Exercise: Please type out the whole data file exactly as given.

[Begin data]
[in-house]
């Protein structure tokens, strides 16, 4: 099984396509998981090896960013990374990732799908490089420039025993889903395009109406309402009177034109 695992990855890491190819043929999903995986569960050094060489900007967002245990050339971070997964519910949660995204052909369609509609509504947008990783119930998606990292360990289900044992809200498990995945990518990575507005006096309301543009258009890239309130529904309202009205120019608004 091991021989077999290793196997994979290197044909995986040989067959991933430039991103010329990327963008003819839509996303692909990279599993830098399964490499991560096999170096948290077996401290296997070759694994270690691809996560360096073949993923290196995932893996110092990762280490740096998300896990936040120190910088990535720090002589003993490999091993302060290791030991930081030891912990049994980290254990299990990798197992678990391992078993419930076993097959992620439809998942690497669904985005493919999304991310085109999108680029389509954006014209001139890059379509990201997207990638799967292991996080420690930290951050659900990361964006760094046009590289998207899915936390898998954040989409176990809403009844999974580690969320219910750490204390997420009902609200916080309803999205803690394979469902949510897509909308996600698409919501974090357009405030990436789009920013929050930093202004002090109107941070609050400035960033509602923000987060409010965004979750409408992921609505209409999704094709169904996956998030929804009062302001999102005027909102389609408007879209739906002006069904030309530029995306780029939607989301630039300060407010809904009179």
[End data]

[in-house]
């Protein structure tokens, strides 16, 4: 099984396509998981090896960013990374990732799908490089420039025993889903395009109406309402009177034109 695992990855890491190819043929999903995986569960050094060489900007967002245990050339971070997964519910949660995204052909369609509609509504947008990783119930998606990292360990289900044992809200498990995945990518990575507005006096309301543009258009890239309130529904309202009205120019608004 091991021989077999290793196997994979290197044909995986040989067959991933430039991103010329990327963008003819839509996303692909990279599993830098399964490499991560096999170096948290077996401290296997070759694994270690691809996560360096073949993923290196995932893996110092990762280490740096998300896990936040120190910088990535720090002589003993490999091993302060290791030991930081030891912990049994980290254990299990990798197992678990391992078993419930076993097959992620439809998942690497669904985005493919999304991310085109999108680029389509954006014209001139890059379509990201997207990638799967292991996080420690930290951050659900990361964006760094046009590289998207899915936390898998954040989409176990809403009844999974580690969320219910750490204390997420009902609200916080309803999205803690394979469902949510897509909308996600698409919501974090357009405030990436789009920013929050930093202004002090109107941070609050400035960033509602923000987060409010965004979750409408992921609505209409999704094709169904996956998030929804009062302001999102005027909102389609408007879209739906002006069904030309530029995306780029939607989301630039300060407010809904009179």